What Do You Want?
No, not what everyone else wants. What YOU want.
Three years ago, I thought I knew what I wanted. I’d visited Washington, D.C. four summers in a row and learned about the exciting careers there for young people who love agriculture. I saw the robust social life, the deep meaning ingrained in the history of the area, and the prestige of those who lived there. I want to start my career here, I thought to myself.
Yet, here I am now, living in the county I grew up in, working with ag retailers and farmers, and I love it. I have no desire to work on policy in D.C. anymore. What happened?
Maybe you’ve experienced something similar. You thought you knew what you wanted, whether it was a career vision or a dream school or even a dream relationship, yet somewhere along the way it hit you: you didn’t actually want it. You thought you did, but now you know better. Why does this happen to us so often?
My desire to go to D.C., I have learned, was rooted in one thing above all else: it’s where many people who did what I did in high school and college and have the background I do go. It’s where everyone else looks at you and says, “they’ve made it, look how successful they are.” It was all about what others were doing and what others wanted, not what I wanted. You see, we as humans are actually pretty bad at knowing what we want. It sounds wrong at first, but here’s the deal: it’s hard to put in the work to know what we truly value, so we tend to shortcut. The easiest way to find something to value? Look around at what other people want. Think about it—when you buy a new pair of shoes, is it because you looked at those shoes and decided you like them? Or, did you see other people you want to be accepted by wearing them first? (Looking at myself and my first pair of Hey Dude shoes here.)
But, it doesn’t stop at shoes. We do this in bigger matters, too. We look at the colleges the popular kids go to, and we start applying there. We look at the jobs the outwardly successful college seniors are applying to, and we scramble to get an interview. We look at the timeline others follow for getting promoted, getting married, starting a family, and all of a sudden we think we want the same. Until we get there, and we realize we don’t actually want to be there.
How do we stop pursuing what others want and start living our own life? It starts with recognizing our tendency to follow the crowd. From there, a few thoughts to get you rolling:
1) Take time to really learn what your values are.
Often we follow others because we don’t have a strong foundation of what we value. We may pursue a career that leaves no time for family before we’ve stopped to realize raising a family is actually deeply important to us, or maybe we apply to a large, prestigious school without noticing it actually won’t satisfy our real desires for our time in college. To avoid making decisions without thought to your values, make value pursuit a regular part of your life. Reflect on when you’ve felt most fulfilled in the past, and look at what led you to that fulfillment. Spend time in conversation with people who know you well, and if you have a significant other, speak often of your vision for your future. This doesn’t mean you need to map out every moment of your life; instead, it’s giving yourself a compass for the journey.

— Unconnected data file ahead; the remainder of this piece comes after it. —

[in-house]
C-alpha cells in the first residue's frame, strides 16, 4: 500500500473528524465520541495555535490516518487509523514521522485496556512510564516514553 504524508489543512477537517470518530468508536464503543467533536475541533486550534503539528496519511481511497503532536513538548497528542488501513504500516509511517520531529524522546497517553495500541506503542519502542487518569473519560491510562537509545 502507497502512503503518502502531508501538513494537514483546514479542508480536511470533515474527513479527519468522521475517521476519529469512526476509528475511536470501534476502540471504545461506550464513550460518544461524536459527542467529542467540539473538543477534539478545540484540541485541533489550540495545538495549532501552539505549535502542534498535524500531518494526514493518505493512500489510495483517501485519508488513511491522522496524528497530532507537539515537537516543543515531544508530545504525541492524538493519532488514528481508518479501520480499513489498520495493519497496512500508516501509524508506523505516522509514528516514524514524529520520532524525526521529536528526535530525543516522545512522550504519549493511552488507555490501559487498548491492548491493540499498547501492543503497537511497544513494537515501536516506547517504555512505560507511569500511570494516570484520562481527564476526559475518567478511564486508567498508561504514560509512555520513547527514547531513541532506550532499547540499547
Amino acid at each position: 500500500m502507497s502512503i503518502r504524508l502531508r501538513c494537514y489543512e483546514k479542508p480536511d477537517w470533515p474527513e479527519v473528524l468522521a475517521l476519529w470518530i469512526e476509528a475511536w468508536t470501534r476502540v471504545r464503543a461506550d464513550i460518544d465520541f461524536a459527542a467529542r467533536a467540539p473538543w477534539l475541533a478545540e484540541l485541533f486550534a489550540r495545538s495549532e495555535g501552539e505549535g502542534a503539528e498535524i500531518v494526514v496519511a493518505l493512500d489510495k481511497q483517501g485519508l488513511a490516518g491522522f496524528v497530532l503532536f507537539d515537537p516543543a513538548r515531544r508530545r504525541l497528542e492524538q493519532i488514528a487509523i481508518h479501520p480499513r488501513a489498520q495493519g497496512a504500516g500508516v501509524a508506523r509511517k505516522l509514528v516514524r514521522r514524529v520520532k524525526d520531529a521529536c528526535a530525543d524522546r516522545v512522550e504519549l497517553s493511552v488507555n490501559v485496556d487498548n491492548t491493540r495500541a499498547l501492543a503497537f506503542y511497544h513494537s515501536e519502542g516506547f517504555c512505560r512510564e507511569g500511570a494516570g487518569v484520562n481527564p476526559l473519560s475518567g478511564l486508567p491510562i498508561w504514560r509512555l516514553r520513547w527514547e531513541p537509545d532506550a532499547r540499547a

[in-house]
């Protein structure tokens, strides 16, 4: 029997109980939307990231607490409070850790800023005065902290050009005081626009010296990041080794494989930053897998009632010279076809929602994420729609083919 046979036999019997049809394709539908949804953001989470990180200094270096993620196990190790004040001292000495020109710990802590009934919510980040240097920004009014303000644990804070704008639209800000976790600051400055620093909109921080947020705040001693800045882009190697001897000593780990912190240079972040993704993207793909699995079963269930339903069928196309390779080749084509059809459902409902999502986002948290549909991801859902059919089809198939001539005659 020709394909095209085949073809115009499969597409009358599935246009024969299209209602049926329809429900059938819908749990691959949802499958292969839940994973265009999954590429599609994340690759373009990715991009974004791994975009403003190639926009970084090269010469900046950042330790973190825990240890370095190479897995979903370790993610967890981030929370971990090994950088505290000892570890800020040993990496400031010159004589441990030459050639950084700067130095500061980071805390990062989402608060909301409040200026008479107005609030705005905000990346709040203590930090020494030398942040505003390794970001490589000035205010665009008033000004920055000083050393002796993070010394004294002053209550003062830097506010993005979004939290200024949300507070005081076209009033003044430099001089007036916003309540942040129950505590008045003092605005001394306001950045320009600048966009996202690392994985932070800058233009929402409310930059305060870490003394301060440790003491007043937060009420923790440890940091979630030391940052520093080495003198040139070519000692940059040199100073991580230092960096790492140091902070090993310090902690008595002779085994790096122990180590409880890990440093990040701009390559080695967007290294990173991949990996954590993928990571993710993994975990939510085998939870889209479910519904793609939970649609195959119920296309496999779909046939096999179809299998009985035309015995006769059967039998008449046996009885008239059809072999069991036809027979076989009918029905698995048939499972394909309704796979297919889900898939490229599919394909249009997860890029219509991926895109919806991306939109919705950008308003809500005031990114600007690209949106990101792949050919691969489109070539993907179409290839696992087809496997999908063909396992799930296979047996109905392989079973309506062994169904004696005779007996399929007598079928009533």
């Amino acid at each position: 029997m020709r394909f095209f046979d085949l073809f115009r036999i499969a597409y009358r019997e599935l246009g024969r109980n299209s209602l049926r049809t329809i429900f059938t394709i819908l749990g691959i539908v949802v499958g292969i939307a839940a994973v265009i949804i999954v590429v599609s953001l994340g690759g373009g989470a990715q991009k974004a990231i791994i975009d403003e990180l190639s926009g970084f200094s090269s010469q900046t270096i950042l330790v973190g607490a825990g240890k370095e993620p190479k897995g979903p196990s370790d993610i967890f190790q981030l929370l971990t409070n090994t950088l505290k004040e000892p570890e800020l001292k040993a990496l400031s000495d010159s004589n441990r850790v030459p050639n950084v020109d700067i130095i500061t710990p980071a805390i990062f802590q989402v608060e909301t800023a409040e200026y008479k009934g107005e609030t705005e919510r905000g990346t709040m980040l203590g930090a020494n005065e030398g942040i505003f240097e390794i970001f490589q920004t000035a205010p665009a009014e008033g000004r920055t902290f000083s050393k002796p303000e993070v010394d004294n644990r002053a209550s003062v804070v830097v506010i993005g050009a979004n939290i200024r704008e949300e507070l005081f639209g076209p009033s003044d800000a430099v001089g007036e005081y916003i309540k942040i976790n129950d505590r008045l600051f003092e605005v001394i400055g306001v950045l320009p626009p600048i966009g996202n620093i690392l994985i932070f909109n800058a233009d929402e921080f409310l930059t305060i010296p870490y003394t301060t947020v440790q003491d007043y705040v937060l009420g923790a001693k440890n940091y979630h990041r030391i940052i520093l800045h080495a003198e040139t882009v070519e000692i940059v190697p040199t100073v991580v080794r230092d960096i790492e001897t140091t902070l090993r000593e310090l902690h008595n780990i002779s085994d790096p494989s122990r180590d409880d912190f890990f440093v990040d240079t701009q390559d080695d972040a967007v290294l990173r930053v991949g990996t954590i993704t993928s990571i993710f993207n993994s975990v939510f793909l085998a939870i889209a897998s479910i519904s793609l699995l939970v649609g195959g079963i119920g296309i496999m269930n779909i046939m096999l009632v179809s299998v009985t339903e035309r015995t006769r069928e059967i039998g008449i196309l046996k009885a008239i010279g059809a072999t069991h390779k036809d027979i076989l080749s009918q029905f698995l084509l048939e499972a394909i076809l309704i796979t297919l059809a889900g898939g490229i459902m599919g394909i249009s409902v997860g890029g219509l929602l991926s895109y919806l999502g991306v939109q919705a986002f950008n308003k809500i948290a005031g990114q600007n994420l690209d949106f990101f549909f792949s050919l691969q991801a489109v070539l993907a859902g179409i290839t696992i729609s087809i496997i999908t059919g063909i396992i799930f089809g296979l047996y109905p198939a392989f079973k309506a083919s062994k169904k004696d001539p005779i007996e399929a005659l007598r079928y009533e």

2) If you find yourself pursuing something popular, take an extra pause.
This does not mean it’s always bad to do what others are doing. It does mean we’re more likely to be falling into the trap of not actually doing what we want. So, to remedy this, take some extra time to evaluate how the decision lines up with your values and compass for your future. It’s absolutely okay to do what many other people do, but that must never be the reason for doing it.
At the beginning of this summer, I made a spontaneous trip to Washington, D.C. to visit some dear friends. It was a sweet weekend, and I’m grateful for the time with people I love. I’m also grateful for the trip because it was the final closure, if you will, for me to know I didn’t belong there for a career. I’d already made the decision to pursue a different path, but now and then I’d wonder if maybe I did actually want to take the policy road. Yet, after that weekend, I knew my LaSalle County crop protection job was where I was meant to be. I am so glad for the people who spoke into my life in the last three years to help me see what I truly wanted, not what I thought I wanted.
We’re all human, and we all know it’s hard to make our own path when there’s an easy road already. But the easy road doesn’t promise joy and purpose and fulfillment. When it comes down to it, we each have a purpose, and it’s unique to us, and it’s one we can’t fulfill when we’re too busy following everyone else.
Journal Prompt of the Week
What’s been on your heart lately to pursue? After reading this, is it something you truly desire?